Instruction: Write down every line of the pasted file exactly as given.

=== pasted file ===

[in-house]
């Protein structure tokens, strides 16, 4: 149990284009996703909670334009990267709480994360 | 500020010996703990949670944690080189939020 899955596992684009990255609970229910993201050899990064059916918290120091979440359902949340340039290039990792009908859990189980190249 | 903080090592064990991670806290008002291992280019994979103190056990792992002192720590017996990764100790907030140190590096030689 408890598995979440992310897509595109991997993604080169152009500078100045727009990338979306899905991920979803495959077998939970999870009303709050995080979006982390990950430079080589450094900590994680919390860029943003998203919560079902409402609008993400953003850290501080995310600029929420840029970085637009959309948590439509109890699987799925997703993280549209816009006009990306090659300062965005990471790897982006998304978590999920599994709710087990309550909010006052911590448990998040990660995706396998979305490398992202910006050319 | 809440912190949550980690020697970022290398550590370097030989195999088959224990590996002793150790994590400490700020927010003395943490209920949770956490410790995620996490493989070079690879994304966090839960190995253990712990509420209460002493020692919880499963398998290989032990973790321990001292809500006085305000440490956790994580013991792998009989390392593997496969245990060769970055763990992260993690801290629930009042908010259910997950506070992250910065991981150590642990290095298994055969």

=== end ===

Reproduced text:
[in-house]
């Protein structure tokens, strides 16, 4: 149990284009996703909670334009990267709480994360 | 500020010996703990949670944690080189939020 899955596992684009990255609970229910993201050899990064059916918290120091979440359902949340340039290039990792009908859990189980190249 | 903080090592064990991670806290008002291992280019994979103190056990792992002192720590017996990764100790907030140190590096030689 408890598995979440992310897509595109991997993604080169152009500078100045727009990338979306899905991920979803495959077998939970999870009303709050995080979006982390990950430079080589450094900590994680919390860029943003998203919560079902409402609008993400953003850290501080995310600029929420840029970085637009959309948590439509109890699987799925997703993280549209816009006009990306090659300062965005990471790897982006998304978590999920599994709710087990309550909010006052911590448990998040990660995706396998979305490398992202910006050319 | 809440912190949550980690020697970022290398550590370097030989195999088959224990590996002793150790994590400490700020927010003395943490209920949770956490410790995620996490493989070079690879994304966090839960190995253990712990509420209460002493020692919880499963398998290989032990973790321990001292809500006085305000440490956790994580013991792998009989390392593997496969245990060769970055763990992260993690801290629930009042908010259910997950506070992250910065991981150590642990290095298994055969």